An AEPC delegation made a point wise presentation to the Parliamentary Standing Committee on the impact of GST on Apparel Exports. In its presentation to Naresh Gujral, Chairman, Parliamentary Standing Committees (RS) on Commerce, AEPC informed him about the difficulties which smaller exporters are facing after the rollout of the new GST regime. The requirement of dedicated resources for GST compliances has added to the time and cost of exporters.
Commenting on the issue, Ashok Rajani, Chairman, AEPC said, “The positive impact of GST is yet to be felt by the garment industry, where input costs have not come down. Overall effect of GST on apparel exporters, especially small and medium exporters is burdensome and stressful due to substantial increase of working capital and higher transaction cost. MSME have to recruit services of qualified CA’s to be able to manage GST payments and refunds. It has not only impacted the production of apparel adversely but has also led to pressure on margins for exporters due to lowering of drawback rates. We have informed the Parliamentary Standing Committee that under the prevailing circumstances there is a strong likelihood of exports from India dipping in the coming days, as the global garment industry is very competitive. Further, competing countries like Bangladesh and Vietnam have cost advantages on account of preferential trade agreements with major export markets, and buyers are moving to these destinations for sourcing. This could have a cascading effect on the job scenario as exporters will be forced to shed jobs. We are happy to note that the parliamentary standing committee under the leadership of Naresh Gujral is keenly observing the impact of GST and is working on removing the impediments faced by the Industry.”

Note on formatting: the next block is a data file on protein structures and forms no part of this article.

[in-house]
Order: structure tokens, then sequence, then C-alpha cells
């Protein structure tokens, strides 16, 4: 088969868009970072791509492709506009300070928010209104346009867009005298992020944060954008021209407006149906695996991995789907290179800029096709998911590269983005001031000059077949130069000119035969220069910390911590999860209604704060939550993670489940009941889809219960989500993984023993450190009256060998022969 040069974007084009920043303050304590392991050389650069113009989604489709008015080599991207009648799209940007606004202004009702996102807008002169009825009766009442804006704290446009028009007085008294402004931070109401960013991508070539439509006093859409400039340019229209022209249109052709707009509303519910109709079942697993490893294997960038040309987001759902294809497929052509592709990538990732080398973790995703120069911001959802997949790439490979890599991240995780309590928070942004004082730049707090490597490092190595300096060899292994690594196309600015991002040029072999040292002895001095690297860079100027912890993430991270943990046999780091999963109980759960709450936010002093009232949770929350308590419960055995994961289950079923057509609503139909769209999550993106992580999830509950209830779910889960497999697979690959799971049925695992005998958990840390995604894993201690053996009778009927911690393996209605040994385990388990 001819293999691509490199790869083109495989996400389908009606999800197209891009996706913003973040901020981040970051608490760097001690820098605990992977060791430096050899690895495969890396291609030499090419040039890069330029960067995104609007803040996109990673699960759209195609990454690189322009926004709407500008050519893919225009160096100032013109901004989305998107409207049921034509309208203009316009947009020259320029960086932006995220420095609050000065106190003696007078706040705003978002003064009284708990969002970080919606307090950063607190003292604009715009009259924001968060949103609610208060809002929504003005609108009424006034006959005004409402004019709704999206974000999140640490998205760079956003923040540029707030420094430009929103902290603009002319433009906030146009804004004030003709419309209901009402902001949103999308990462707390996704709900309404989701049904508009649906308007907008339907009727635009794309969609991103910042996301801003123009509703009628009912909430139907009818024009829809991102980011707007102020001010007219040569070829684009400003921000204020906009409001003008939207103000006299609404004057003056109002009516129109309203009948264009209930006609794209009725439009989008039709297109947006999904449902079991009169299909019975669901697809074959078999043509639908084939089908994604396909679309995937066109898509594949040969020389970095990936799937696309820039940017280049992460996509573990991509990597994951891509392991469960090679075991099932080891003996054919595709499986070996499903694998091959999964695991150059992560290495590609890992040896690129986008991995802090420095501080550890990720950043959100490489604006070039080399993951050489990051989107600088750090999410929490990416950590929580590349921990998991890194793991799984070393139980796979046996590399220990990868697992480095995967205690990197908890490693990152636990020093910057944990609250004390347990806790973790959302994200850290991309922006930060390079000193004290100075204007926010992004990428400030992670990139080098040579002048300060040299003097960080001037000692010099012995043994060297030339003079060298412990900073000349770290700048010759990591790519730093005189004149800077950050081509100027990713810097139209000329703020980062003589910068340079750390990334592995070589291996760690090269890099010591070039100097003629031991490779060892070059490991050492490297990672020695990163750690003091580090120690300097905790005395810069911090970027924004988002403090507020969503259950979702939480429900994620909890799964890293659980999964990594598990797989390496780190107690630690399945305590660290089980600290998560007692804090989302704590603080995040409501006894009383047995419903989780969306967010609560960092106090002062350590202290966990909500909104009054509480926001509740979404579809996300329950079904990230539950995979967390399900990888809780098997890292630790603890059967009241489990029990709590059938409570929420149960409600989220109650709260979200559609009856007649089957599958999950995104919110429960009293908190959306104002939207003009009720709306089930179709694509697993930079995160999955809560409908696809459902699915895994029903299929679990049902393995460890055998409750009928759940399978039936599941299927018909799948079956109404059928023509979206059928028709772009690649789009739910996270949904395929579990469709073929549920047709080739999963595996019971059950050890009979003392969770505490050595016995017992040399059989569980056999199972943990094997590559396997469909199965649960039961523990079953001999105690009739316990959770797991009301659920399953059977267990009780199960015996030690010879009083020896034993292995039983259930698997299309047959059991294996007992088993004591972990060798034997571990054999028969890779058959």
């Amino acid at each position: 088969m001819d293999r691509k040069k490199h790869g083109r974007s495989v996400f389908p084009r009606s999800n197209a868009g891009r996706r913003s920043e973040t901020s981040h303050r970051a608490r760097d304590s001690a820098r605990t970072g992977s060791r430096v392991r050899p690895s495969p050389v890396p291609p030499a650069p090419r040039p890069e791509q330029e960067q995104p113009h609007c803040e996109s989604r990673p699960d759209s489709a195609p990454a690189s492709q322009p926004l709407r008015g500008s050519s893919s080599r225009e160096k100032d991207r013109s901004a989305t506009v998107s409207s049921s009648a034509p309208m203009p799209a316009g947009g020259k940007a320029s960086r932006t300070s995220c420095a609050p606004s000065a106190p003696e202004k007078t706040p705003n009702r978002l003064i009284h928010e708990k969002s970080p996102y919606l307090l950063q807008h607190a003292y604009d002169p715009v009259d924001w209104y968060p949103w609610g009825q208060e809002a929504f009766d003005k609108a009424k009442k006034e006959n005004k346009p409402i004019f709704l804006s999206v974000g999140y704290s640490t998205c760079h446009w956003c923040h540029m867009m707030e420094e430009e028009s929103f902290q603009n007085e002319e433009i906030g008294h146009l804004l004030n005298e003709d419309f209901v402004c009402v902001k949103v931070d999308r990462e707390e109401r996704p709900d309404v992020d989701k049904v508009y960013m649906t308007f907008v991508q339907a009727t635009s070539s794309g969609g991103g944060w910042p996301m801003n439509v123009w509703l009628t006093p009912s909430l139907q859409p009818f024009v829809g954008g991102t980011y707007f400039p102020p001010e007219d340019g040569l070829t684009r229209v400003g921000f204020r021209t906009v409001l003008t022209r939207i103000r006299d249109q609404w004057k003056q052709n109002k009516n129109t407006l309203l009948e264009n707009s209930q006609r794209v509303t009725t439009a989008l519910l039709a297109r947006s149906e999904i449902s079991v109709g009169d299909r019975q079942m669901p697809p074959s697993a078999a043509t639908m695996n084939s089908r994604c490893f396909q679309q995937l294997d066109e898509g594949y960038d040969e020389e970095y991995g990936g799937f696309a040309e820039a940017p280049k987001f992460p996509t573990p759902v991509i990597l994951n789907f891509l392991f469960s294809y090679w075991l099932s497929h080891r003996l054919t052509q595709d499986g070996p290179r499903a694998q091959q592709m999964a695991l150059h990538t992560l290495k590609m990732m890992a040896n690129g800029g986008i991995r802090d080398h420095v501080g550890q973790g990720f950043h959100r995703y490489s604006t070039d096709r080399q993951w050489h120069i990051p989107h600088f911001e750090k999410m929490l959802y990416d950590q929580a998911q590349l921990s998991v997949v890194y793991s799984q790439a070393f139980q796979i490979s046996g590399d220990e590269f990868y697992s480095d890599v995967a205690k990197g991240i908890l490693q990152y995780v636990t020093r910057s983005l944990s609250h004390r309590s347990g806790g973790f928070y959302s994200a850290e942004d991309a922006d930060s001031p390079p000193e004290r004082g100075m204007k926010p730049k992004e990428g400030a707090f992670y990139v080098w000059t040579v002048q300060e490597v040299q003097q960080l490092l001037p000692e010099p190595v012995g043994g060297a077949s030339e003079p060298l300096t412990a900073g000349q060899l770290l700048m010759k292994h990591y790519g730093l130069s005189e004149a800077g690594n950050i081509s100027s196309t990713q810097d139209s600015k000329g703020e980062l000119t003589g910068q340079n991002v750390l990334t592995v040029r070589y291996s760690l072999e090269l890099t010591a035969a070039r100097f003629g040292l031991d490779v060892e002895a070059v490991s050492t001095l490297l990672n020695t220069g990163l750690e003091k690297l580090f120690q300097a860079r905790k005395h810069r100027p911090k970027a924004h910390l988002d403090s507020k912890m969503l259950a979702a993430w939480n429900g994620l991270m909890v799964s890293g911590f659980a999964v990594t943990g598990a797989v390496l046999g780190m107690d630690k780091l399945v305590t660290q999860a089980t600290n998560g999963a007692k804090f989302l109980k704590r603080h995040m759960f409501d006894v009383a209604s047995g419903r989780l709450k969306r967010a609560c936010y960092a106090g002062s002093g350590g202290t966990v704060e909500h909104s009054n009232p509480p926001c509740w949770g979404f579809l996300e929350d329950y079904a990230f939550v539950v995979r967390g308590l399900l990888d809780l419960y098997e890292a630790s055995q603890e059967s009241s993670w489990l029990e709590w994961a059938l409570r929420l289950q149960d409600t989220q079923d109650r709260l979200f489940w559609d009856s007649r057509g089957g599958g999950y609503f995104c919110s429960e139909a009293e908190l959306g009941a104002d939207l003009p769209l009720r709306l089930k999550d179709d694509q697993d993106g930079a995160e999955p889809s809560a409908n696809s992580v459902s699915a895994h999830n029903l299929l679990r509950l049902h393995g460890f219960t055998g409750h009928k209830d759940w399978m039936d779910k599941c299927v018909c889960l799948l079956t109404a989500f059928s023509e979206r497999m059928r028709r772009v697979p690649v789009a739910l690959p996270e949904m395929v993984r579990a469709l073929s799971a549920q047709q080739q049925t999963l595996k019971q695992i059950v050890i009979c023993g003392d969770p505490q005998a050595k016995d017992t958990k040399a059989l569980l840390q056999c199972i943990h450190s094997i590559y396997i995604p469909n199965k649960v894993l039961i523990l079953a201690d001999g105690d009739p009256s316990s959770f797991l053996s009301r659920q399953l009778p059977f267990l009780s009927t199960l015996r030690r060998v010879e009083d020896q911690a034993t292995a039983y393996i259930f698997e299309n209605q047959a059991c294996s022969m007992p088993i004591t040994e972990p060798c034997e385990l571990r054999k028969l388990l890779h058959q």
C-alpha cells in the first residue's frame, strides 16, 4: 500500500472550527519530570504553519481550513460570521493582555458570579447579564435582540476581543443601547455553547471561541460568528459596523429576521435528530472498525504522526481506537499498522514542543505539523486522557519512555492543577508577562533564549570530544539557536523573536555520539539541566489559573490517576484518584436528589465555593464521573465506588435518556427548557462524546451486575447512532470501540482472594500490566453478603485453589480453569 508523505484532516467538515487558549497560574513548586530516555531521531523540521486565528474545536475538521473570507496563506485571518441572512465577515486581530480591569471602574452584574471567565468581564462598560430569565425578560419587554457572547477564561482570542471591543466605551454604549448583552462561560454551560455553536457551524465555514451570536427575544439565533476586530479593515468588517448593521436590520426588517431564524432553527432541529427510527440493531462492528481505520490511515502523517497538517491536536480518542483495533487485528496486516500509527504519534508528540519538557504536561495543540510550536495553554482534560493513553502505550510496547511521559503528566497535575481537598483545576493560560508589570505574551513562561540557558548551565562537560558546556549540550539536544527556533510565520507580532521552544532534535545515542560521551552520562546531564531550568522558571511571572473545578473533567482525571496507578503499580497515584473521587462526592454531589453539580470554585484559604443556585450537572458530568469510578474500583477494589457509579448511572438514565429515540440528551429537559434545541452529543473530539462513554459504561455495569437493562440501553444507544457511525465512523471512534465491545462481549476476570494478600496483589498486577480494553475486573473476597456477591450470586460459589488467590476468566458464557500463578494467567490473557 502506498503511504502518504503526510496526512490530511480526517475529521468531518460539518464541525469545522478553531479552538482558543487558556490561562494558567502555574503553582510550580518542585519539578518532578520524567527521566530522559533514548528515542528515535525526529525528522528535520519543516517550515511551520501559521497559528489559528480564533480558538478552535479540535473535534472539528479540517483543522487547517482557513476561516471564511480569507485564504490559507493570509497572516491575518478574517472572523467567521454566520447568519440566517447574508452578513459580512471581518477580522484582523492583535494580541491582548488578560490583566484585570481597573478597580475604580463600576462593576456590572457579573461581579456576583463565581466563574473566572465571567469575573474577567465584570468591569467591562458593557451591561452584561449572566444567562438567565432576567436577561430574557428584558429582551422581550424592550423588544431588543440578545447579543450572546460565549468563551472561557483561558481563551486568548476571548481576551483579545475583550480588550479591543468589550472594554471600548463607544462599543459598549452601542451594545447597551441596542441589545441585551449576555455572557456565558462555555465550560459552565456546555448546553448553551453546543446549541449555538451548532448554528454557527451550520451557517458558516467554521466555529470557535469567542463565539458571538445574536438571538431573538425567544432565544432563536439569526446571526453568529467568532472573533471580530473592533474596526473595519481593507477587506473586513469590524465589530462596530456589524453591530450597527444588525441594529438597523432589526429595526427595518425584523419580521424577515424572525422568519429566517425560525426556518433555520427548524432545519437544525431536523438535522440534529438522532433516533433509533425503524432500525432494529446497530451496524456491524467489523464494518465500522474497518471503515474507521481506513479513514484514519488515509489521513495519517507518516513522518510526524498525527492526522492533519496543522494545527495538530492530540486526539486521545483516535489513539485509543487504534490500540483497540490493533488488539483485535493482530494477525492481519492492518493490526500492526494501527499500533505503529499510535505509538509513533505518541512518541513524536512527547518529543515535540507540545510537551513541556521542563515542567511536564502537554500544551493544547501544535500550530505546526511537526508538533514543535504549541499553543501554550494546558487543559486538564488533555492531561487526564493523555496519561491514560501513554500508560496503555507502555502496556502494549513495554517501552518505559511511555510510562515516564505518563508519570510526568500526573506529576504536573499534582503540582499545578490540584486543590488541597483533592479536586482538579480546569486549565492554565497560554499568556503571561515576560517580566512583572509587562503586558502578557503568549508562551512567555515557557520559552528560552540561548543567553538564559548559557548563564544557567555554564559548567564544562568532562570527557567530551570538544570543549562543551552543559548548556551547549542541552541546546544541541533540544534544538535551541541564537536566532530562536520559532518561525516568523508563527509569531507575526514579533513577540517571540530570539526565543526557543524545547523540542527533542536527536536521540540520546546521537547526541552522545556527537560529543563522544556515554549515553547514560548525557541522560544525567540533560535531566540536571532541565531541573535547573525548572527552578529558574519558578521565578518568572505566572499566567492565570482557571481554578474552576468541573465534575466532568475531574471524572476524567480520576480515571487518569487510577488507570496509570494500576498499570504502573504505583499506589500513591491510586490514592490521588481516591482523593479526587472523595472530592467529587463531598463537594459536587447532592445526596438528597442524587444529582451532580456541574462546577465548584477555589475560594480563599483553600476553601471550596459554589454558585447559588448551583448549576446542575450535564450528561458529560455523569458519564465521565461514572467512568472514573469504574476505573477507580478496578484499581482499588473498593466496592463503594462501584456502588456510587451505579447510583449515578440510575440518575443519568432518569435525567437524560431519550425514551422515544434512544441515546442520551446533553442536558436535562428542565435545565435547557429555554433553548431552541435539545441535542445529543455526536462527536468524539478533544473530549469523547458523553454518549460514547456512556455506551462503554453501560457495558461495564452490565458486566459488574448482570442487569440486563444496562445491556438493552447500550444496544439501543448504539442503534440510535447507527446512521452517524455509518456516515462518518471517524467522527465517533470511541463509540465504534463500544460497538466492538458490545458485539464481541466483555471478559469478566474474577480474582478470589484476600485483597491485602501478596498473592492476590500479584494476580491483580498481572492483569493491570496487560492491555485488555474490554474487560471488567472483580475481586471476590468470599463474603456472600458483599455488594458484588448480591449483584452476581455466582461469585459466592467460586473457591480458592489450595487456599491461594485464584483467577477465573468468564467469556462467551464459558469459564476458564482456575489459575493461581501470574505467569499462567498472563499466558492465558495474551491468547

In its wish list presented to the Parliamentary Standing Committee, AEPC has asked for early consideration of refund of blocked/embedded taxes on purchase of Ginned Cotton (agricultural inputs such as agricultural machinery, seeds, fertilizers, power, diesel etc.), and miscellaneous Central/State levies like power cross subsidy, etc., stamp duty, property tax and others levies for refund under Rebate of State Levies (RoSL). “Full reimbursement taxes through drawback and RoSl needs to be done at the earliest, so that peak season orders can be booked at better rates.”
The council through its presentation also drew the attention of standing committee members on the issue of extension of exemption of IGST on import under EPCG or Advance Authorization from 31st March, 2018 to December, 2018 to provide a longer window for investment decisions. Enhancement of MEIS to 5 per cent for reimbursing increase in cost of working capital and higher transaction cost.
It has also asked for allowing utilization of MEIS scrips for use in payment of CGST, SGST and IGST to ease the challenges being faced to working capital blockage and other procedural issues. To arrest the decline in exports, AEPC has requested for competitive exchange rate and rupee appreciation be stabilised to protect the interest of exporters.